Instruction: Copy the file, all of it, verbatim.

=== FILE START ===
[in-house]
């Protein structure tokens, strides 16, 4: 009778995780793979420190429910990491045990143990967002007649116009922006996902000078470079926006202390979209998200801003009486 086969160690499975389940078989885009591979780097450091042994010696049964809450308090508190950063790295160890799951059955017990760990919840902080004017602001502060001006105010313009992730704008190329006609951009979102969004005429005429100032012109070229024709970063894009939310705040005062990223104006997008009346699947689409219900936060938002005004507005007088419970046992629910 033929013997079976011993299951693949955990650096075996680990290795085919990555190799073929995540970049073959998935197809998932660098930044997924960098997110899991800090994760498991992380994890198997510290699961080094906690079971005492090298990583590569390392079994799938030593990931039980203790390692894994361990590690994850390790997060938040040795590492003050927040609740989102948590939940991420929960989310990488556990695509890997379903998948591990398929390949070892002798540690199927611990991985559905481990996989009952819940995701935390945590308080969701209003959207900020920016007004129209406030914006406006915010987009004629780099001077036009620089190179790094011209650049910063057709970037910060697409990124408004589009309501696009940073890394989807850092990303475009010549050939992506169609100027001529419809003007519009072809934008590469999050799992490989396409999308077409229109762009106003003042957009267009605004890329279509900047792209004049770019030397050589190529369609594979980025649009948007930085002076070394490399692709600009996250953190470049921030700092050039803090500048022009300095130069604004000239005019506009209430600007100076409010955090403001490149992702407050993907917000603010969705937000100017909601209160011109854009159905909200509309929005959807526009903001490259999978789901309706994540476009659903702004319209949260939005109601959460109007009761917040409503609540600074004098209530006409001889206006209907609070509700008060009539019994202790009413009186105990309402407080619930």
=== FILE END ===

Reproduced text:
[in-house]
């Protein structure tokens, strides 16, 4: 009778995780793979420190429910990491045990143990967002007649116009922006996902000078470079926006202390979209998200801003009486 086969160690499975389940078989885009591979780097450091042994010696049964809450308090508190950063790295160890799951059955017990760990919840902080004017602001502060001006105010313009992730704008190329006609951009979102969004005429005429100032012109070229024709970063894009939310705040005062990223104006997008009346699947689409219900936060938002005004507005007088419970046992629910 033929013997079976011993299951693949955990650096075996680990290795085919990555190799073929995540970049073959998935197809998932660098930044997924960098997110899991800090994760498991992380994890198997510290699961080094906690079971005492090298990583590569390392079994799938030593990931039980203790390692894994361990590690994850390790997060938040040795590492003050927040609740989102948590939940991420929960989310990488556990695509890997379903998948591990398929390949070892002798540690199927611990991985559905481990996989009952819940995701935390945590308080969701209003959207900020920016007004129209406030914006406006915010987009004629780099001077036009620089190179790094011209650049910063057709970037910060697409990124408004589009309501696009940073890394989807850092990303475009010549050939992506169609100027001529419809003007519009072809934008590469999050799992490989396409999308077409229109762009106003003042957009267009605004890329279509900047792209004049770019030397050589190529369609594979980025649009948007930085002076070394490399692709600009996250953190470049921030700092050039803090500048022009300095130069604004000239005019506009209430600007100076409010955090403001490149992702407050993907917000603010969705937000100017909601209160011109854009159905909200509309929005959807526009903001490259999978789901309706994540476009659903702004319209949260939005109601959460109007009761917040409503609540600074004098209530006409001889206006209907609070509700008060009539019994202790009413009186105990309402407080619930």